Time is running out for goat and sheep farmers in Somaliland, who have livestock to save, but no way to do so.
Written by Kieran McConville
Awil Raage stands in the wind and dust and searing heat, staring at his feet, reluctant to make eye contact. It’s as if he’s somehow ashamed of what has happened here. But it’s not his fault.
Scattered around us are dozens of carcasses of dead sheep and goats. “I came here with 150 animals,” he says. “Now I have 30.” Behind him, beneath a flimsy shelter in a corral of thorny branches, lies the latest victim of the drought here — curled up as if sleeping.
A fruitless journey
Awil came here from the Togdher region of Somaliland, desperate to find pasture and water for his animals. For a herder like Awil, livestock are everything. They’re the difference between life and death. “The conditions forced us to leave,” he says.
He borrowed $400 to transport his flock the more than 300 miles here to the Gabiley region, about 37 miles from the Somaliland capital of Hargeisa. This area, normally one of the most fertile regions of the country, has been struck hard by the drought. Now all of the grazing is gone.
Awil arrived in October 2016 with his two sons, 11-year-old Hassan and eight-year-old Jama. His wife and four other children stayed behind. By November, already weakened by hunger and stress, the animals started to die.
Now, deep in debt, and with his assets literally disappearing around him, Awil and the two boys are entirely reliant on the generosity of local people for food. He is in an impossible position — stranded far from home and deeply worried for his family’s survival.
One of many
Awil is not alone in this predicament. All across this region, thousands of displaced families huddle in small shelters, watching their livelihoods slowly melt away. Muhumad Abdilahi, his face weathered and creased from 78 years of herding and hustling, has lost more than half of his flock. “This is the worst I’ve ever seen,” he says.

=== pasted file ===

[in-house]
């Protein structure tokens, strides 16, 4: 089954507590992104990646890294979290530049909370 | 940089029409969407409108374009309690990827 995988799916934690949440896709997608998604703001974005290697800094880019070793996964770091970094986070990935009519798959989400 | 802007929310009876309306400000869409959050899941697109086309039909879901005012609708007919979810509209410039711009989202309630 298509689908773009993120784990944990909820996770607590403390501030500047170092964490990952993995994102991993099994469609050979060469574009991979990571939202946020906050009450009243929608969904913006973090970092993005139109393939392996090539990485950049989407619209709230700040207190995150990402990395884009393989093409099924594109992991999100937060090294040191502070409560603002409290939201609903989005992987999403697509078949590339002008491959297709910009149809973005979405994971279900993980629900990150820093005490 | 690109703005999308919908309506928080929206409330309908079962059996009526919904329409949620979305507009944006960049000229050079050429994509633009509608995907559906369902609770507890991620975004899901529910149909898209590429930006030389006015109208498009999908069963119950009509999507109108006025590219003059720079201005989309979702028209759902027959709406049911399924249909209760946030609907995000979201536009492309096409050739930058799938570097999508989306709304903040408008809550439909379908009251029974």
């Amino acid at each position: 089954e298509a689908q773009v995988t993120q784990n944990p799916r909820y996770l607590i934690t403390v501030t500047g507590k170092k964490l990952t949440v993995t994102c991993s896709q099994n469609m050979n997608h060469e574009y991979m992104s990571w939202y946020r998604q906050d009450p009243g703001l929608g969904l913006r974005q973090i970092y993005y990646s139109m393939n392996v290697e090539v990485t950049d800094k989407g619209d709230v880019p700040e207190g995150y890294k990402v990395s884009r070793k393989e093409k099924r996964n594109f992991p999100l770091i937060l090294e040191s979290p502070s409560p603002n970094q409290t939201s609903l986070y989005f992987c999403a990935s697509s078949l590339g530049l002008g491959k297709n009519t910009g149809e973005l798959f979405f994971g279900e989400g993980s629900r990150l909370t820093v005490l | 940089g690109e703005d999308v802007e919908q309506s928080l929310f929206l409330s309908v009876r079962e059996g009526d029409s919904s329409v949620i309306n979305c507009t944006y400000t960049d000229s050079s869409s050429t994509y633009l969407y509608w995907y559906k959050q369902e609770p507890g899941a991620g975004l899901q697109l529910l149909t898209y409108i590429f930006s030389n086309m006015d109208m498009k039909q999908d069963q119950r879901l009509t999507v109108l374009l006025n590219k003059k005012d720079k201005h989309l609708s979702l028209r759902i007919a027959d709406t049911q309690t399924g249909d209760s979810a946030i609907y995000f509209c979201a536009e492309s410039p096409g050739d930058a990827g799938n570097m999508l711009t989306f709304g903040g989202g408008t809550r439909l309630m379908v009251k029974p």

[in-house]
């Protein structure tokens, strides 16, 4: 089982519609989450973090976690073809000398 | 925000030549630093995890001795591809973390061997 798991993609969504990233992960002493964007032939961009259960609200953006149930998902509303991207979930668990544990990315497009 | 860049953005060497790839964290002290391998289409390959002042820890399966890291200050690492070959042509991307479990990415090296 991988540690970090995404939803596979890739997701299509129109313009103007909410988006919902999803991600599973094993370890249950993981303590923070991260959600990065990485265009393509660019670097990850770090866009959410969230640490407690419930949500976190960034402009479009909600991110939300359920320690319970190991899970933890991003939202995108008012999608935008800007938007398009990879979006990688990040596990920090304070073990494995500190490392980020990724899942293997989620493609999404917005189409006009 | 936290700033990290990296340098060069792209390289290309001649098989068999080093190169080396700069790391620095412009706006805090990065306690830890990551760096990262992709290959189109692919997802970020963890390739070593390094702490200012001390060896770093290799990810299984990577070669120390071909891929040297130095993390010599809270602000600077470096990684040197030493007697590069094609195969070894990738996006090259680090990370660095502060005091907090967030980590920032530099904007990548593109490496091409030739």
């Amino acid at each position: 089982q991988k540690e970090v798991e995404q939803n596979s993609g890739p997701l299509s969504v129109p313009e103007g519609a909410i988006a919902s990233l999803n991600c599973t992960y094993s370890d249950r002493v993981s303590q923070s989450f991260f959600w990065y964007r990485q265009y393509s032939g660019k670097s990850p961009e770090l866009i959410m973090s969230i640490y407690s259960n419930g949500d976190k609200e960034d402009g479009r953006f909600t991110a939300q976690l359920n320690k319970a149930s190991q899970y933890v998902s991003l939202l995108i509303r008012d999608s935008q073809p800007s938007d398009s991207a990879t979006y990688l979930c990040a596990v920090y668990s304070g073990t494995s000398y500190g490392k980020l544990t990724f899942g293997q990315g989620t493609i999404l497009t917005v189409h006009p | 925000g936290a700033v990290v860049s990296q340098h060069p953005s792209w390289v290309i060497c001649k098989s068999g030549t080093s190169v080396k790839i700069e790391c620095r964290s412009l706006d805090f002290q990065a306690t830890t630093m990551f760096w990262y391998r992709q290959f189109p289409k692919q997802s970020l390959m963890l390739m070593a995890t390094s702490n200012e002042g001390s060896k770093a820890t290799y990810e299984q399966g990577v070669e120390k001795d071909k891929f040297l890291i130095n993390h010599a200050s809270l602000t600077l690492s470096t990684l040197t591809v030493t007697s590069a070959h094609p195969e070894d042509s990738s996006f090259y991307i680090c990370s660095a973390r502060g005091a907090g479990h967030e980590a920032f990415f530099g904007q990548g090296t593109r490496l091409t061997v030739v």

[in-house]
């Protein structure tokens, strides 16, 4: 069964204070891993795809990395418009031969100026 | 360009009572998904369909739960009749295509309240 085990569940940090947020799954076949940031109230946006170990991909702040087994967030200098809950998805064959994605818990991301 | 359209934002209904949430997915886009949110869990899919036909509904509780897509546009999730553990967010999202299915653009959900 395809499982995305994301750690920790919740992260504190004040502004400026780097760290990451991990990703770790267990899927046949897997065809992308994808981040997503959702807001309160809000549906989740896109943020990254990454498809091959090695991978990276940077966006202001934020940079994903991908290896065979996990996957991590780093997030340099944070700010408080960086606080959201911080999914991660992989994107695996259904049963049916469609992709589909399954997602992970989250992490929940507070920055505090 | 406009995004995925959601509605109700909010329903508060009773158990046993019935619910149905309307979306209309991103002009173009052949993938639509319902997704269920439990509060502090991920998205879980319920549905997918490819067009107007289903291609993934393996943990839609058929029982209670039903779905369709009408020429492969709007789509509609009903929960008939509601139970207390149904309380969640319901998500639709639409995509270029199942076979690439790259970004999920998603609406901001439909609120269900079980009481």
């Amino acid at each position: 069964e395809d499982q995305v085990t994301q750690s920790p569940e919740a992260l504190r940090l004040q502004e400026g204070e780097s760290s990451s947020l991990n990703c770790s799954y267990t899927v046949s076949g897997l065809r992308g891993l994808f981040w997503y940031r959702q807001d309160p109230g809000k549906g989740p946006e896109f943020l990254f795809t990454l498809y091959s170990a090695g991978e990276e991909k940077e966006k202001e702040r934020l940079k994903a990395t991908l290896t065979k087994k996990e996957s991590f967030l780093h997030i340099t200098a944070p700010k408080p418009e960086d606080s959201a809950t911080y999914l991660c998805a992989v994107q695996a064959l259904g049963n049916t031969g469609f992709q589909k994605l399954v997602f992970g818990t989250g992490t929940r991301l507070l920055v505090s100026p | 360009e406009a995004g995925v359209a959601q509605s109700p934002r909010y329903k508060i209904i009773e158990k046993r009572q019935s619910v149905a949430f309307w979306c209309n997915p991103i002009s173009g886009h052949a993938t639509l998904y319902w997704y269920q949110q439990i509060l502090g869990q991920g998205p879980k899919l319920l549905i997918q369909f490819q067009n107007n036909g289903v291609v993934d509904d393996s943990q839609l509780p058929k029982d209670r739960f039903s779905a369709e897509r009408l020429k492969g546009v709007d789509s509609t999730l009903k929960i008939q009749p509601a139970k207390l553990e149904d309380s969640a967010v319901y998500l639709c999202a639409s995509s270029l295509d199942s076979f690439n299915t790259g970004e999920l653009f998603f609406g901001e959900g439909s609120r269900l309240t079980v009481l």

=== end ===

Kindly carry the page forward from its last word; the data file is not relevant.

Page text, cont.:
Idil Abuhi, a young mother of three, tells us she has only five “shoat” — the local phrase for sheep and goats — surviving. “What can I do?” she says. “I will stay until the last one is gone.” The family is due to receive an emergency cash payment by mobile phone tomorrow, enough to keep them going for maybe another month.
“We are waiting on nobody, except maybe Allah.”
For others, though, the tragedy has struck even deeper. Safia is a 47-year-old mother of seven. She and her husband left Togdher with 459 animals — less than 60 have survived. Devastated by his situation, Safia’s husband hung himself from a tree three weeks ago, leaving the family completely dependent on the charity of others.
Dozens of families continue to arrive in Gabiley every day, in the hope of salvation. All they find is dust, hunger, and failure. Awil Raage surveys the devastation drought has brought to his flock. “We have nowhere else to go,” he says. “We are waiting on nobody, except maybe Allah.”
Concern’s emergency response
Concern Worldwide is providing water trucking services and mobile phone cash transfers to displaced families in Gabiley, Somaliland. At latest count there are 20,000 displaced people scattered across the region.